Pest control
1 / 16

Pest Control - PowerPoint PPT Presentation

  • Uploaded on

Pest Control. Chapter 12 APES 2008. What are pesticides?. Chemicals that kill pests Biocides- kill wide range of pests Herbicides- kill plants Insecticides- kill insects Fungicides- kill fungi. History of Pesticides. Every culture has used pesticides

I am the owner, or an agent authorized to act on behalf of the owner, of the copyrighted work described.
Download Presentation

PowerPoint Slideshow about 'Pest Control' - letitia

An Image/Link below is provided (as is) to download presentation

Download Policy: Content on the Website is provided to you AS IS for your information and personal use and may not be sold / licensed / shared on other websites without getting consent from its author.While downloading, if for some reason you are not able to download a presentation, the publisher may have deleted the file from their server.

- - - - - - - - - - - - - - - - - - - - - - - - - - E N D - - - - - - - - - - - - - - - - - - - - - - - - - -
Presentation Transcript
Pest control l.jpg

Pest Control

Chapter 12 APES


What are pesticides l.jpg
What are pesticides?

  • Chemicals that kill pests

    • Biocides- kill wide range of pests

    • Herbicides- kill plants

    • Insecticides- kill insects

    • Fungicides- kill fungi

History of pesticides l.jpg
History of Pesticides

  • Every culture has used pesticides

  • Modern era of pesticides began in 1934 with development of DDT (Dichloro-Diphenyl-Trichloroethane)

  • Used in WWII to control parasites & tropical disease

  • Was cheap, stable, soluble in oil, easily spread over wide areas.

  • High toxicity for target organisms- kills 90% of target organisms in single application

  • It was the “magic bullet”- the answer to our prayers… or was it?

History of pesticides4 l.jpg
History of Pesticides

  • Indiscriminate & excessive use of pesticides has caused

    • Damage to ecosystems

    • Harm to human health

    • Creation of “superbugs”

  • ¾ of all pesticides are used in Most Developed Countries (MDC) but rates in LDC are on the rise by 7-8%.

  • DDT was banned in US in the 1970’s. We can now only use it in emergencies.

  • DDT is still used in many other countries- especially for control of mosquitoes.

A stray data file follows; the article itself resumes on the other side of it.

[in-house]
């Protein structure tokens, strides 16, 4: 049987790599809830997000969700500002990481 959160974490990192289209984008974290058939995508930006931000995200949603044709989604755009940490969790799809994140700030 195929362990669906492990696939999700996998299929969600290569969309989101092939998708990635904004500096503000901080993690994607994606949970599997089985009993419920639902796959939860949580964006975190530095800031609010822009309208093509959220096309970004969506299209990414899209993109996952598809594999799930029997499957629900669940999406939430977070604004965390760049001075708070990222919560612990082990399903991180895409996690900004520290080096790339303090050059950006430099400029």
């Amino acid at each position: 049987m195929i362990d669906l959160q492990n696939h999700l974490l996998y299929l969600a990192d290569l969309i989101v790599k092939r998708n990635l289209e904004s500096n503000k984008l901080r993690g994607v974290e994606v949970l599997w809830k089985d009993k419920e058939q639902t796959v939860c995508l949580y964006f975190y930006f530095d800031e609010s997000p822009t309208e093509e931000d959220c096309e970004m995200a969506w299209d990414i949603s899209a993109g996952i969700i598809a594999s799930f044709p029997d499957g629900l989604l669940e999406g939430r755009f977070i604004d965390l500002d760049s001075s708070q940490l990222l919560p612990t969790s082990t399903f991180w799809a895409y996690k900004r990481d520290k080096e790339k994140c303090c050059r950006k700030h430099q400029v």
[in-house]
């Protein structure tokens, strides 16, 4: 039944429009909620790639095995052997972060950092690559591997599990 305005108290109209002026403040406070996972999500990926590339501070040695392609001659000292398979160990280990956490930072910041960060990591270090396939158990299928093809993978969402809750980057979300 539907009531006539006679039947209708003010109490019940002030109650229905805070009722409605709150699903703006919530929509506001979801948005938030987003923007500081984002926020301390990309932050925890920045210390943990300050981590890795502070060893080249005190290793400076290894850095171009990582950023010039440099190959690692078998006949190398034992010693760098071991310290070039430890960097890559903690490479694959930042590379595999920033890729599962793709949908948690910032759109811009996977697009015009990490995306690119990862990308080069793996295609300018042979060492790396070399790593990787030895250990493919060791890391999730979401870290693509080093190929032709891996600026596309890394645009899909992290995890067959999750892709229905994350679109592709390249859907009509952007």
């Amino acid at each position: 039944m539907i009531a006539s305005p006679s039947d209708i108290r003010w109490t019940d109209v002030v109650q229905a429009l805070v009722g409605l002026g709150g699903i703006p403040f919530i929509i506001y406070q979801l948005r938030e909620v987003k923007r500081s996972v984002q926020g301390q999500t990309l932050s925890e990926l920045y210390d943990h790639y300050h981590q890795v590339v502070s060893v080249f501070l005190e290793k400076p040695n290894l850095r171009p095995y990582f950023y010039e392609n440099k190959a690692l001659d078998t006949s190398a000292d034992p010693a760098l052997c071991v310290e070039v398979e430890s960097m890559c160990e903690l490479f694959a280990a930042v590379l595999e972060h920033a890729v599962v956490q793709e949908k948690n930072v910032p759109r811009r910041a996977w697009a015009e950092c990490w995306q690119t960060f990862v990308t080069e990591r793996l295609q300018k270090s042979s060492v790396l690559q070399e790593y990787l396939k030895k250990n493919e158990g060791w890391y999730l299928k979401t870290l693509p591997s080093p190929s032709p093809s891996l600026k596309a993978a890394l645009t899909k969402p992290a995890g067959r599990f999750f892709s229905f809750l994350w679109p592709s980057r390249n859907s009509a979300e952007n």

Children playing in DDT clouds at beach.

History of pesticides classified based on chemical structure l.jpg
History of Pesticidesclassified based on chemical structure

1st stage included Inorganic Pesticides

  • Arsenic, copper, lead, mercury

  • Highly toxic & indestructable

Arsenic poisoning from infected water sources in Bangladesh

History of pesticides6 l.jpg
History of Pesticides

2nd stage included petroleum based sprays and natural organic pesticides

  • Nicotine, rotenone

  • Botanicals

  • From plants

History of pesticides7 l.jpg
History of Pesticides

3rdstage included chlorinated hydrocarbons

  • DDT, chlordane, aldrin, dieldrin, toxaphene

  • Block nerve signals

  • Fast & toxic, carcinogenic

  • Biomagnify- stay in ecosystem

  • Dieldrin 50X as toxic to people as DDT

  • Toxaphene kills goldfish at 5 ppb- one of the highest toxicities for any compound

History of pesticides8 l.jpg
History of Pesticides

4th stage: Biological controls-

  • using live organisms or their toxins instead of pesticides

  • Bacillus thuingiensis (Bt)- kills beetles, caterpillars by destroying their digestive tract

  • Parasitic wasps

  • Ladybugs eat aphids

  • Viruses

Alternatives to pesticides l.jpg
Alternatives to Pesticides

  • Biological controls- natural predator

    • Bacillus thuringiensis (Bt)- kills beetles & caterpillars

    • Ladybugs, praying mantises, wasps

    • Ducks & geese in fields will eat insects & weed seed.